LONDON: Britain’s banking sector is “well placed” to deal with the fallout after the country’s shock vote to leave the European Union, the minister overseeing the financial sector said Wednesday.
Harriett Baldwin, addressing a retail banking conference in central London, told delegates that the industry—ravaged by the global financial crisis—had adequate capital and liquidity to weather Brexit.
World stock markets tumbled in the immediate aftermath of the June 23 referendum but have rebounded strongly over the past two sessions on bargain-hunting that some analysts argue will not last.
“British banks are well placed to manage the uncertainty resulting from last week’s vote,” said Baldwin, whose title is Economic Secretary to the Treasury.
“Since the financial crisis in 2008 . . . both the government and the industry have been working extremely hard to ensure that the UK has a safer and stronger banking sector.”
She added: “UK banks have collectively raised over £130 billion [$173 billion, 157 billion euros] of capital and now have more than £600 billion of high quality liquid assets.
“So our institutions have enough capital and liquidity to withstand a period of severe market volatility.”
In reaction to the Brexit vote, the Bank of England pledged Friday that it stood ready to pump more than £250 billion of funds to aid the smooth functioning of markets.
British commercial lenders on Tuesday had tapped the BoE for £3.1 billion to help bolster their balance sheets in the wake of the shock vote.
So far this month, the central bank has injected a total of more than £9.0 billion into lenders in three funding auctions aimed at calming markets.
“Britain’s financial services sector has been through trying times before,” said Baldwin, referring to historic turmoil that has included the 1987 stock market crash and the 1992 crisis when Britain pulled sterling out of the ERM, a precursor to the euro.”Financial markets are capable of weathering challenges. They adapt quickly. They find new levels. They price in and offer ways of managing risks like these.”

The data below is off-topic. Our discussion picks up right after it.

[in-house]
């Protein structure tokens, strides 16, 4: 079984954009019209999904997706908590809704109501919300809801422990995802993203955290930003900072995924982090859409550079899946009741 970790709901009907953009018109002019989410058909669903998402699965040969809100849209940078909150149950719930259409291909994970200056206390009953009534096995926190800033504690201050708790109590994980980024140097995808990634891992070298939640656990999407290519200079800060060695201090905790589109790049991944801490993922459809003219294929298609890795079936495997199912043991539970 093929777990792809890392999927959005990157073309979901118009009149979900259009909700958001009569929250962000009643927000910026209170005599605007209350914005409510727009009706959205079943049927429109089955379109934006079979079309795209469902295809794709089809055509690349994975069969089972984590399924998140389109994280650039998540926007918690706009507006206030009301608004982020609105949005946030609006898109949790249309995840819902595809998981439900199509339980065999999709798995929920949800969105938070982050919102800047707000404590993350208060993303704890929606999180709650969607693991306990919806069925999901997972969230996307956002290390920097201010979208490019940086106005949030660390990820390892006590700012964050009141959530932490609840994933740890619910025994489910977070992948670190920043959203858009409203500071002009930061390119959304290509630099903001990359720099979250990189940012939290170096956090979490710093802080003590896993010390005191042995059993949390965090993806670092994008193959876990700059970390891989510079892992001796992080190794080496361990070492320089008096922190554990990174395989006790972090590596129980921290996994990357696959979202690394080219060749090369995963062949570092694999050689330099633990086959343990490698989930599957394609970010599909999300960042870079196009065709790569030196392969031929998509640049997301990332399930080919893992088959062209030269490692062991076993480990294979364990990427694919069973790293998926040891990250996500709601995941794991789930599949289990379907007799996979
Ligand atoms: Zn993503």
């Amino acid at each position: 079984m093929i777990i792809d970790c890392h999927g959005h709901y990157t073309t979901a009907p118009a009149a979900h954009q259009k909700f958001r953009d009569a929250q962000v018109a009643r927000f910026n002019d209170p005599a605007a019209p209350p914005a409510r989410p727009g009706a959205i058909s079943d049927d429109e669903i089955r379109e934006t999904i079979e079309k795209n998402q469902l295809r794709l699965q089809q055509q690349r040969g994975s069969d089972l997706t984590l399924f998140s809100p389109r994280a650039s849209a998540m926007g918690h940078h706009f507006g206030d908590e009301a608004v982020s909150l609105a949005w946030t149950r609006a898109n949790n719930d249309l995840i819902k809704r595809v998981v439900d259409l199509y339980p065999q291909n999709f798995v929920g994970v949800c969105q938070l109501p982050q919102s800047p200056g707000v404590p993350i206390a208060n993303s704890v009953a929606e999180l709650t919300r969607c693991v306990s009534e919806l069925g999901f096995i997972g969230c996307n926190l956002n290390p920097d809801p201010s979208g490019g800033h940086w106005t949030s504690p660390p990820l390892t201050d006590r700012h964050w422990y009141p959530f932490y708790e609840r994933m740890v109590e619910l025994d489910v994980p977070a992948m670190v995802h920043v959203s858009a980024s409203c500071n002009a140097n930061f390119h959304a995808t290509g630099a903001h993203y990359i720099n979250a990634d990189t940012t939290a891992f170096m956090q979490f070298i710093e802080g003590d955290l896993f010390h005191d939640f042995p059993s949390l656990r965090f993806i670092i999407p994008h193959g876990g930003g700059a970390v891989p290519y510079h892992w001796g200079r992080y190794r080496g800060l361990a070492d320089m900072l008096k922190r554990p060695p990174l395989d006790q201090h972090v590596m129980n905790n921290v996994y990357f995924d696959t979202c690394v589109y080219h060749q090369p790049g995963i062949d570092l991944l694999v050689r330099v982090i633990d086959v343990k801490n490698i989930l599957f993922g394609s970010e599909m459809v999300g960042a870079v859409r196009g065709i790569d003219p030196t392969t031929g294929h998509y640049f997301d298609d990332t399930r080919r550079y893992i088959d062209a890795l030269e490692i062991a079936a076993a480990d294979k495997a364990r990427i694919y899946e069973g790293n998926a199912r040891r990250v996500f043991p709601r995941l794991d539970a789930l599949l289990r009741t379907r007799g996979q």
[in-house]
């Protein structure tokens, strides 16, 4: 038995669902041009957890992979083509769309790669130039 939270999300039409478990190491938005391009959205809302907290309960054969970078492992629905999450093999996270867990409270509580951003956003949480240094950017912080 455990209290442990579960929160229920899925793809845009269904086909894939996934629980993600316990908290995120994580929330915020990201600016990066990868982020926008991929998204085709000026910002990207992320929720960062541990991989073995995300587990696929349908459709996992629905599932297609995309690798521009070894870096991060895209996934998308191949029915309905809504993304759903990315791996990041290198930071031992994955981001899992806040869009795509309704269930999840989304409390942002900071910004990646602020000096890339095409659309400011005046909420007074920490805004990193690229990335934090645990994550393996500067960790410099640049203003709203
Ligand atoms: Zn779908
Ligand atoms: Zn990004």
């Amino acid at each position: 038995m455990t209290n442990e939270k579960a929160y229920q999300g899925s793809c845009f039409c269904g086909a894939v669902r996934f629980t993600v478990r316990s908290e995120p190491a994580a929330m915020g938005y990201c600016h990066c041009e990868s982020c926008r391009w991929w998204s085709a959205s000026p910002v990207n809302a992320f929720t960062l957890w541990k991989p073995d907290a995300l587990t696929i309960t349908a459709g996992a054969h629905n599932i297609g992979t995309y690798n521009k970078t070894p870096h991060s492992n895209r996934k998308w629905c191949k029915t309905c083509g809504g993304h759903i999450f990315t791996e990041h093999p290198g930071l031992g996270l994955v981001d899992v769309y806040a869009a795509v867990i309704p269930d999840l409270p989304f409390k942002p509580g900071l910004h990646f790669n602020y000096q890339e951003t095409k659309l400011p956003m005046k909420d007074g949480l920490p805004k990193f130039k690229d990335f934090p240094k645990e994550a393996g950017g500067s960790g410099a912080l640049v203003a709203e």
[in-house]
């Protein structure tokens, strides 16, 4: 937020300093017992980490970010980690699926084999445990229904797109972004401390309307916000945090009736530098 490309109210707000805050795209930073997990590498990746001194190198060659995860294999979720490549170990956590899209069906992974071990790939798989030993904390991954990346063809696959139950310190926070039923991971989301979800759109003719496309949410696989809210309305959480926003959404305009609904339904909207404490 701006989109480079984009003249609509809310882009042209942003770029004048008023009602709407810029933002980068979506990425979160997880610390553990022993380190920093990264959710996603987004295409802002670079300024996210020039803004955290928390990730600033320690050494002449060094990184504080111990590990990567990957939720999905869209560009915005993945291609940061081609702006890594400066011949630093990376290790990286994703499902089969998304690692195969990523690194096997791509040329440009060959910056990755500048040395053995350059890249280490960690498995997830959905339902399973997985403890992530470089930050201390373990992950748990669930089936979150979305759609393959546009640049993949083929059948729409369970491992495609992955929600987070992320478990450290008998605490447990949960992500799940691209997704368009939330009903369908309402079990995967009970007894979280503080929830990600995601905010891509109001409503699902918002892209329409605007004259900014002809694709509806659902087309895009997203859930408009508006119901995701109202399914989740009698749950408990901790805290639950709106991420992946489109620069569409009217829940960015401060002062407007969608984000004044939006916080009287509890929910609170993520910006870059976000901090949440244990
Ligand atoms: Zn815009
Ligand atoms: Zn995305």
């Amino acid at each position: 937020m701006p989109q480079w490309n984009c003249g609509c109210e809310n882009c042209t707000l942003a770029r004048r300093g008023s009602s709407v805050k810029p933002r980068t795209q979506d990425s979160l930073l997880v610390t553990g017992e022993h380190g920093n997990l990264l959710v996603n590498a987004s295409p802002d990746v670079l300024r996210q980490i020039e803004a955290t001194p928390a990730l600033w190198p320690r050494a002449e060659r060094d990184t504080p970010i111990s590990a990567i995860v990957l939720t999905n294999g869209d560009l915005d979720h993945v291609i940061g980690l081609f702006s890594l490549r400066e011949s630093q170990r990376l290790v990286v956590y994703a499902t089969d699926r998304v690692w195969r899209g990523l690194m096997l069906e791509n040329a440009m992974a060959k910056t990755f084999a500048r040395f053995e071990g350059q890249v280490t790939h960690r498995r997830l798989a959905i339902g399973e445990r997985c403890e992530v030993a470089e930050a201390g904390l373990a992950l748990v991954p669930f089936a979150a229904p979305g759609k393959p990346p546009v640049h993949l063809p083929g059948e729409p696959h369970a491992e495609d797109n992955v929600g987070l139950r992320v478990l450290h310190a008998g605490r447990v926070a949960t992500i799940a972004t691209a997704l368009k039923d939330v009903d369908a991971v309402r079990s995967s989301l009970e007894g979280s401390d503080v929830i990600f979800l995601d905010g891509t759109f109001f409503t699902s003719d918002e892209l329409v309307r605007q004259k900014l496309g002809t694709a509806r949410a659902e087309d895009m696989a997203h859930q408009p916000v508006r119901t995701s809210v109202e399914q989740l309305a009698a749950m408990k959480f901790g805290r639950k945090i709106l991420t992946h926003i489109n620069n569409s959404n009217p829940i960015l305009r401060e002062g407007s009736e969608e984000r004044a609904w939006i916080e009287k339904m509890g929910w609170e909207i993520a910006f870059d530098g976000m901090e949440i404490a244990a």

Wednesday’s conference, hosted by industry body the British Bankers’ Association (BBA), also heard growing concerns from delegates over the future of Britain’s membership of the single market and the so-called passporting scheme that currently allows London-based financial services firms to operate across the bloc.
‘Disconnect’ in referendum vote
Justin Bisseker, pan-European banks analyst at Schroders, said Britons voted on June 23 against the wish of many big players in the City.
“The comfort point was obviously the status quo, and that is why large businesses in the City voted for that,” he told delegates at the BBA conference.
“But there is a huge disconnect in this country that has been borne out of the financial crisis—and a lot of this disconnect existed before—between the haves and have nots.
“The City of London has recovered and has continued to thrive and do very well.
“I think the banks were recovering. Yes, shareholders have lost a lot of money—but the gravy train of good solid dividends coming along was almost there for the taking.”
Meanwhile, Britain is still slashing state spending under a harsh austerity program that was triggered by the global financial crisis.
The nation voted last week by 52 percent to 48 percent to quit the EU—despite government warnings of a potential recession and hefty price hikes for consumers.
“For me . . . the experience of the man or woman in the street of the ‘Leave’ vote, is yet to be felt,” cautioned Bisseker.
“In an economic sense, it could be felt pretty quickly. Property prices, I am sure, will fall. A lot of people are saying [between]15 and 20 percent.”